Related: Oldest U.S. Retailing Companies Still in Business Today >>
Even though the evolution of technology makes a global economy practical, logical, and seemingly inevitable, an interdependent global economy is not a concept that everyone embraces wholeheartedly, and it's not a reality that is easily achieved. The pro and anti-globalization thought leaders from the fields of business, politics, and economics will continue to define the appropriate boundaries of economic globalization by examining its positive and negative aspects and encapsulate their insights in bite-sized ideas that can be consumed and shared in the form of quotes.
The quotations that follow examine, define, and challenge economic globalization as it is today and as it could become in the future. Read and share these pro and anti-globalization quotes according to our own viewpoint, and then click the links to get more quotable quotes on a variety of business topics.
Inspirational Pro and Anti-Globalization Quotes from Economic, Political, and Business Experts:
- “No generation has had the opportunity, as we now have, to build a global economy that leaves no-one behind. It is a wonderful opportunity, but also a profound responsibility.” - Former U.S. President Bill Clinton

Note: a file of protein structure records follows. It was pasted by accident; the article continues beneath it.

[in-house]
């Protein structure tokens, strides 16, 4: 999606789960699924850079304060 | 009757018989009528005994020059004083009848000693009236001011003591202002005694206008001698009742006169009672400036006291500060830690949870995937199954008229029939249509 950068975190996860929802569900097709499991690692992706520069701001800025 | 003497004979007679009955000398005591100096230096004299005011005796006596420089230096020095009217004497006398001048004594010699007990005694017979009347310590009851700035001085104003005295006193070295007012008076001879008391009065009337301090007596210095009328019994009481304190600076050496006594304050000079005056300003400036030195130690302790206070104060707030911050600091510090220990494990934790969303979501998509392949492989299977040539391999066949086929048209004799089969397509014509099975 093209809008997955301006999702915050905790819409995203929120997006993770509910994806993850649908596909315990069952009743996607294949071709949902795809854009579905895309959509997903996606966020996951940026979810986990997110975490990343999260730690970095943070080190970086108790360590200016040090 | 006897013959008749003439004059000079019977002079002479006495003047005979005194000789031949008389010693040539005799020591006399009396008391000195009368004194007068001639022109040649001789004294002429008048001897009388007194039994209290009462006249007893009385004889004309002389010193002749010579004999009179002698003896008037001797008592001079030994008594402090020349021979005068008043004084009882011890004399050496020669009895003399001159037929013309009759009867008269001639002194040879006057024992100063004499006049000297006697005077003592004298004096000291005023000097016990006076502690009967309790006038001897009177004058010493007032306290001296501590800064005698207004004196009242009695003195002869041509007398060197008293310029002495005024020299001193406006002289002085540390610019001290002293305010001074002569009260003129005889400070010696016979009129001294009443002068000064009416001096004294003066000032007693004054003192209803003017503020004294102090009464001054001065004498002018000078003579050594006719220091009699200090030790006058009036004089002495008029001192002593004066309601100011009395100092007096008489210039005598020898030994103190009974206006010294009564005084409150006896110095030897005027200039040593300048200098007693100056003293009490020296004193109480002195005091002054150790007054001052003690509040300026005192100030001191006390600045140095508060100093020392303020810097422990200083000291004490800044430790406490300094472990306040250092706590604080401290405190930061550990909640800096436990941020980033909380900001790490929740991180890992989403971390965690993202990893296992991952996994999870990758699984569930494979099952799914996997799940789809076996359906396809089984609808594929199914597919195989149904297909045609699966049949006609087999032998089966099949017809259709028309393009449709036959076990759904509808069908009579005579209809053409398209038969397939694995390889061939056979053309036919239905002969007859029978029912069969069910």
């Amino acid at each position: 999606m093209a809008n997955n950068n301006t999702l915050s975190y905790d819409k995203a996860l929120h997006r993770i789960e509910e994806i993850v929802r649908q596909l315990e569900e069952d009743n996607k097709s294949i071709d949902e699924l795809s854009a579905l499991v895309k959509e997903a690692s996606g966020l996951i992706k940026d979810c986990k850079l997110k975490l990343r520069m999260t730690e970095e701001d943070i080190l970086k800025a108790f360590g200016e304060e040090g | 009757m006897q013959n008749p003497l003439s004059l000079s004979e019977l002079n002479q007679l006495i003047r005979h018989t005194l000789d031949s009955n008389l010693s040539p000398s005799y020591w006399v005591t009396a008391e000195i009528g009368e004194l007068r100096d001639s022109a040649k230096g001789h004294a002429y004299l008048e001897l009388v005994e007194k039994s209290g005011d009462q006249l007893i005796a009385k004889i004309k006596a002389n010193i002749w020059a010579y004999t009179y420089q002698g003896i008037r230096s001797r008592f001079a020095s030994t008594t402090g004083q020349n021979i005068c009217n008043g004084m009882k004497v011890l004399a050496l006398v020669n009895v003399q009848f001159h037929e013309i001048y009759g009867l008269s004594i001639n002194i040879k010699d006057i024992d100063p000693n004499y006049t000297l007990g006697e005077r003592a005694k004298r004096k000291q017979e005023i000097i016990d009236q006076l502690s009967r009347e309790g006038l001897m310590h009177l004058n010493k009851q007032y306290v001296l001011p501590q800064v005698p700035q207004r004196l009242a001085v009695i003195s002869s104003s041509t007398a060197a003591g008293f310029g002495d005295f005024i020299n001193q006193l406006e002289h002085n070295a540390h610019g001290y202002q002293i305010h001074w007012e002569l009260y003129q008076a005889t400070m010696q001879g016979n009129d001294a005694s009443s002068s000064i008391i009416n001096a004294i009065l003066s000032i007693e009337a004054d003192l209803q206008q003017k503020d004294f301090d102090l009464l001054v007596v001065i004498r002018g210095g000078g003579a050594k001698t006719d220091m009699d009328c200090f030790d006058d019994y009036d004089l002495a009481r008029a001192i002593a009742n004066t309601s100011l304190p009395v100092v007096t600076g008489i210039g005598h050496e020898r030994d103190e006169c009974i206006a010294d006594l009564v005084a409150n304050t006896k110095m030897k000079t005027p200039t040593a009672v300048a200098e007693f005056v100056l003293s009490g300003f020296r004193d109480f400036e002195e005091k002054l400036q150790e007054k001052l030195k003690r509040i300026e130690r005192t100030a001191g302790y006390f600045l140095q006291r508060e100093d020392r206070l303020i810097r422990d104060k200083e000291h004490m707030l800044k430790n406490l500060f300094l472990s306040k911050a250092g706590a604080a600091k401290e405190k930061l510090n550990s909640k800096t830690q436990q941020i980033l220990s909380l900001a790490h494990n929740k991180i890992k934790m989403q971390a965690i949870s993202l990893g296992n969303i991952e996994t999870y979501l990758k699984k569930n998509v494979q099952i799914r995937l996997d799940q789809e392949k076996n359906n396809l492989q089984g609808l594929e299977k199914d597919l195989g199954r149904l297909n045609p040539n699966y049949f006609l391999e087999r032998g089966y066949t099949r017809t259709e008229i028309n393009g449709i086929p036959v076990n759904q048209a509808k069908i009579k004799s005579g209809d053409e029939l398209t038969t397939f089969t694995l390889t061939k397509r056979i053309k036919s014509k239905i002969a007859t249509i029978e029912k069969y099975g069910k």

- "Our view is that economic isolationism is the wrong way to go. Vibrant, successful growing economies that advance the interests of their citizens engage the global economy. And, we're committed to engaging the global economy." - John W. Snow, Former U.S. Secretary of the Treasury
- "Our global economy is out of control and performing contrary to basic principles of market economics." - David Korten, Economist and Former Professor at the Harvard School of Business
- "We can't speak day after day about globalization without at the same time having in mind that...we need multilateral solutions." - Dominique Strauss-Kahn, IMF Managing Director
- "I find that because of modern technological evolution and our global economy, and as a result of the great increase in population, our world has greatly changed: it has become much smaller. However, our perceptions have not evolved at the same pace; we continue to cling to old national demarcations and the old feelings of 'us' and 'them'.” - Dalai Lama